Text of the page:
Why does my cell phone change the volume on my iPod?

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Debbie asked the Naked Scientists:
First I want to say that I've been listening to your show as a podcast for
several years now, and I enjoy it very much.  I even want to try to come to Cambridge for a postdoc once I graduate, partially because I've become such an anglophile!

Unusual as it is, I have kept using my original iPod even after I got an iPhone, which means I often carry both of them around in close proximity. I noticed that when the phone contacts the cell phone network (when you would normally hear those beeping/electronic noises on headphones or speakers), the volume on the iPod next to it jumps all around.

My computer scientist boyfriend doesn't believe me, but I can now sort-of consistently reproduce the effect by switching the phone into airplane mode and then back, so it has to re-contact the cell phone network.  

They seem to need to be pretty close together, and nothing else on the iPod seems to be affected (it only changes volume, the track doesn't seem to jump around or turn on/off).

What would cause this interaction between the cell phone and the iPod?

Thank you and great work!

What do you think?


Offline surreyscientist

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Why does my cell phone change the volume on my iPod?
« Reply #1 on: 19/01/2009 00:19:24 »
This is something called electromagnetic interference.

Basically (i think) the waves sent to/from your phone to the network cause interference i your ipod (the wires, for want of a better word, inside it act as little antenna). This then induces currents in your ipod which alters the volume. (Also why your hear the beepy noise just before you get a text and your near a radio).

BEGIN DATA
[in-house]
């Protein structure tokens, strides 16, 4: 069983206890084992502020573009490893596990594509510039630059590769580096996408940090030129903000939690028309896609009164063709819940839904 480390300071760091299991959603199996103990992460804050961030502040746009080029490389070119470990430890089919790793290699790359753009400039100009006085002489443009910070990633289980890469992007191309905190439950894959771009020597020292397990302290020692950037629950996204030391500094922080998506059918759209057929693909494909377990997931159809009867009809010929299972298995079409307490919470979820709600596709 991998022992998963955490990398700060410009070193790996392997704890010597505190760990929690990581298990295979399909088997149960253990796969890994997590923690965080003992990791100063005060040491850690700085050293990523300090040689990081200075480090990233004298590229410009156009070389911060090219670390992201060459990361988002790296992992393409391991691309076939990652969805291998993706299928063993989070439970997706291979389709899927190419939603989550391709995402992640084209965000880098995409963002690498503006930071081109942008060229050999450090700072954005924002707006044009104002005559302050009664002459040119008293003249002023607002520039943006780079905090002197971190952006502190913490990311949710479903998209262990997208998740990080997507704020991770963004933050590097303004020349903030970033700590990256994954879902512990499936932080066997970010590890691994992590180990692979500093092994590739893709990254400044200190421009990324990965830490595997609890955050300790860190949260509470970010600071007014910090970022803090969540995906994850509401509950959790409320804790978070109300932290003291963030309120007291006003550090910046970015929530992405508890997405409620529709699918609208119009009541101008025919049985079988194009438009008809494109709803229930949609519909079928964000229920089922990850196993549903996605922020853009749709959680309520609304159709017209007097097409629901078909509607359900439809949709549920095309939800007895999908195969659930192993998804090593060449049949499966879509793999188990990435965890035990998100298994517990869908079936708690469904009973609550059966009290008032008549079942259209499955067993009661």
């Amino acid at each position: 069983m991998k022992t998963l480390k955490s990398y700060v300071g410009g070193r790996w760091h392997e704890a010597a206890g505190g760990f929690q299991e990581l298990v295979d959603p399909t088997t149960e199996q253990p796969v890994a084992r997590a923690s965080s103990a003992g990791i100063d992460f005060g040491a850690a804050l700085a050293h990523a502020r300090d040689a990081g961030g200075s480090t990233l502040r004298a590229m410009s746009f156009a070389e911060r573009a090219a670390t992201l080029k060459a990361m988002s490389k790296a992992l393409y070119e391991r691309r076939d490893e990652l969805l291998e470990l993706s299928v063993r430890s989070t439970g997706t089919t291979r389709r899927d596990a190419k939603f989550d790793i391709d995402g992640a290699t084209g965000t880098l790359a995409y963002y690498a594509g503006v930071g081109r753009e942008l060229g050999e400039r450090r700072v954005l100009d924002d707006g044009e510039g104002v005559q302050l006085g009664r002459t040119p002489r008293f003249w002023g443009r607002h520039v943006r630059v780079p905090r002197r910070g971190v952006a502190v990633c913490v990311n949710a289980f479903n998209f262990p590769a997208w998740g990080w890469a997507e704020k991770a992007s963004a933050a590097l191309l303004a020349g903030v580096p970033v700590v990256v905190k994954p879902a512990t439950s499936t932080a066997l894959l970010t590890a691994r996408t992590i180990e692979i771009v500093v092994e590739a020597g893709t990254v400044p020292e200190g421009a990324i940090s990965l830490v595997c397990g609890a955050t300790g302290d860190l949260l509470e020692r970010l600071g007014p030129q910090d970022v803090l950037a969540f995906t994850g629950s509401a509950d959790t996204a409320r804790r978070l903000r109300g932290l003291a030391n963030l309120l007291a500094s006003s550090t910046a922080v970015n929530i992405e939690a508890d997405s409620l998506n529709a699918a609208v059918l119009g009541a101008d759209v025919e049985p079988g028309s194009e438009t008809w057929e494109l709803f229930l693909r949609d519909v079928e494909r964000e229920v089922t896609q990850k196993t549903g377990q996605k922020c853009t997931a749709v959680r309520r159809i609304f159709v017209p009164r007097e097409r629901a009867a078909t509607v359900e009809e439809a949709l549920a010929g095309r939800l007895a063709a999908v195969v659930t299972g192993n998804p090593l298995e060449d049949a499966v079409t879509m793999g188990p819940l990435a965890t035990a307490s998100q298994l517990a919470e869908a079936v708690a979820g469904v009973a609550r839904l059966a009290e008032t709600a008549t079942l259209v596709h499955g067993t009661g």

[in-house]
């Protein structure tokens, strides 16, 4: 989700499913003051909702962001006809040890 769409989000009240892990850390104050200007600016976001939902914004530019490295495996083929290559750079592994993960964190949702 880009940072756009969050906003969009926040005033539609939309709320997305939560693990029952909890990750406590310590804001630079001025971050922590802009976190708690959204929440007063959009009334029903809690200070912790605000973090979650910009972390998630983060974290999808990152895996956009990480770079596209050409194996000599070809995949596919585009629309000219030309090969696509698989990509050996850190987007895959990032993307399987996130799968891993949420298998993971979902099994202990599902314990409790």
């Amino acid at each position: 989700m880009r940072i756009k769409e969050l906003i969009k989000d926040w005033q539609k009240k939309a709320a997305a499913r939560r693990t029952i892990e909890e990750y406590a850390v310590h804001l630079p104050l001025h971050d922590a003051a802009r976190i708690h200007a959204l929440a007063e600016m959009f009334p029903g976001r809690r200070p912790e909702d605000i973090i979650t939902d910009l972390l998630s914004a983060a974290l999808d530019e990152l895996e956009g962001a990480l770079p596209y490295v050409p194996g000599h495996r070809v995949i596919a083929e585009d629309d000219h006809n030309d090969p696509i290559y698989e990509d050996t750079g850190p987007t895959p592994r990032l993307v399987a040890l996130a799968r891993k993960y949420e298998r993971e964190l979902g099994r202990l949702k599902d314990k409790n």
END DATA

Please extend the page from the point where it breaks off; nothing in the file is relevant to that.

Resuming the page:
Offline erickejah

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Why does my cell phone change the volume on my iPod?
« Reply #2 on: 20/01/2009 22:27:05 »
Depends in what mode your cellphone is, if you have it in vibration the electromagnetic field generated by the vibrator coil may be the cause.

The headphones have a coil

The vibrator also have a coil

Both parts generate inductance. If they are close there is a mutual inductance, just like transformers.
That is my theory. [:)]


Offline techmind

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Why does my cell phone change the volume on my iPod?
« Reply #3 on: 23/01/2009 00:27:13 »
A mobile-telephone is a radio transmitter, and at close range (less than 30-40cm) the radiofrequency field emitted is quite strong, "concentrated" if you like.
This induces electric currents in other nearby circuits (which is why you often hear beeping noises if you operate the phone near a radio or hifi, or even a wired landline phone).
If I operate my phone very close to my radio-controlled clock, it makes the clock reset to 00:00 01 Jan 1997.
If I operate my phone within 30cm of my electronic kitchen scales then the weight reading jumps about all over the place.
When you know about electronics and physics, such behaviour isn't that surprising.

Basically, at close range the radiofrequency field (or transmissions) from the phone handset are far stronger than the other piece of electronics is designed and tested to be immune to. Of course more recent electronics from the better manufacturers designed since mobile phones became ubiquitous is usually made more robust - but it can still be an issue. There's no legal requirement for them to be immune to RF radiation of that strength.

These interference issues (EMC - electromagnetic compatibility) are examples of why it might not be advisable to have a phone switched on in close proximity to medical or life-critical equipment. Such equipment ought to be designed to high immunity standards, but this might not always be guaranteed, especially on older designs.
"It has been said that the primary function of schools is to impart enough facts to make children stop asking questions. Some, with whom the schools do not succeed, become scientists." - Schmidt-Nielsen "Memoirs of a curious scientist"